As part of our work with partners in responding to the sad event this week in Manchester, we have prepared the following information and advice note for use with children aged 8-13. Do feel free to use it if you think it will be helpful:
Advice and help for children about what has happened in Manchester.
If you are reading or hearing about what's happened in Manchester and it's making you feel anxious or sad, it's important to know that you are not the only one and it's OK to have those feelings. Even adults are feeling sad about what has happened. At times like this it’s really important to talk about your feelings – with your family, friends, teacher, social worker or other trusted adults in your life.
Make sure you get the facts, not the rumours.
If you want to know more about what has happened you can rely on programmes like Newsround on BBC or Newsbeat on Radio 1 to tell you the facts about what has happened. But you might also see things on the internet which aren’t true, or things that people are saying because they are really angry or sad, and these kinds of things can make you feel more scared or worried.
Incidents like this are very rare.
It’s important to remember that what has happened in Manchester is very rare – things like this don’t happen often. Although people are spending a lot of time talking about it, it is still very unlikely that events like this will affect you or anyone you know.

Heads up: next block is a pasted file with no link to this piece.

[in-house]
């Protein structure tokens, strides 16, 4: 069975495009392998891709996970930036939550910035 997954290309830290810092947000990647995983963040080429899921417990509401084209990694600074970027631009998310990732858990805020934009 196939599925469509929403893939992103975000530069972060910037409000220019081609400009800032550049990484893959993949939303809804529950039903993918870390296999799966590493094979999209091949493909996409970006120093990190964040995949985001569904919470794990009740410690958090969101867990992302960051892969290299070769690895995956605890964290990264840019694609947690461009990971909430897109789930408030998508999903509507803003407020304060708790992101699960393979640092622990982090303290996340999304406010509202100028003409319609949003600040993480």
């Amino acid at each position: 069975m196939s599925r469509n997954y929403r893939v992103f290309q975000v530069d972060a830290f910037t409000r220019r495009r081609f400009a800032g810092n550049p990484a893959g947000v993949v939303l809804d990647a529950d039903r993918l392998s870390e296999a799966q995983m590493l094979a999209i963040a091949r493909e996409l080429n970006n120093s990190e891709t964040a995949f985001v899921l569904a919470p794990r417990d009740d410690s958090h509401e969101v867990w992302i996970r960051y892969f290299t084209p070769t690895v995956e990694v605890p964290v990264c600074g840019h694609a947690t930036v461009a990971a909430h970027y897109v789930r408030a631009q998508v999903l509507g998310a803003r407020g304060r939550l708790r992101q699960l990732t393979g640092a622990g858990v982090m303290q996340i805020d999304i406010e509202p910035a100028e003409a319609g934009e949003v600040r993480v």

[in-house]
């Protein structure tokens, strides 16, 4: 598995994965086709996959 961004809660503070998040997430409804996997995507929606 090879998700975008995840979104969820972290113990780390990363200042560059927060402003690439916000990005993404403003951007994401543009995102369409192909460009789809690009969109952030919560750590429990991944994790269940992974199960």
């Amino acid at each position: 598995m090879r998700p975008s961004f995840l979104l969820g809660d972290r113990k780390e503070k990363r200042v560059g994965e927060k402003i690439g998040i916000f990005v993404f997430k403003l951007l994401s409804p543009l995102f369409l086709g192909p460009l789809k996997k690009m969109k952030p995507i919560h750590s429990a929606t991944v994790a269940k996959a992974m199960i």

It’s our job to keep you safe.
The police and other organisations will do all they can to make sure this sort of attack does not happen here. It is really, really unlikely that this will happen to anyone we know. We will keep you safe. You can help us by telling us if you see anything suspicious around your home or school.
It’s perfectly normal to feel upset or sad at times like this and there are things to help you feel better.
It’s normal to feel upset about news like this, and if you feel sad, angry or worried it’s a good idea to talk to someone you trust about how you’re feeling. You might want to talk to someone at home, or you could speak to a teacher at school. This can help you to feel better, and so can doing things that make you happy like watching your favourite programme or film, or playing with your friends.
If being worried is making it more difficult to sleep or if you are having bad dreams, it's really important to speak to an adult about this too. It can help if at bedtime you think about things that make you happy, and if you keep things nearby which make you feel safe – like your old teddy or favourite blanket. Also, try not to look at mobile phones or social media just as you go to bed – that can make it hard to sleep anyway.
So, the important things to remember are:
*Things like this are very rare, but it’s perfectly normal to feel sad or worried when you do hear about them.
*If you are worried about anything that you have heard or seen, talk to an adult you trust.
*The police are working hard to keep us all safe. Help them to do that by telling someone if you see anything around your home or school that worries you.
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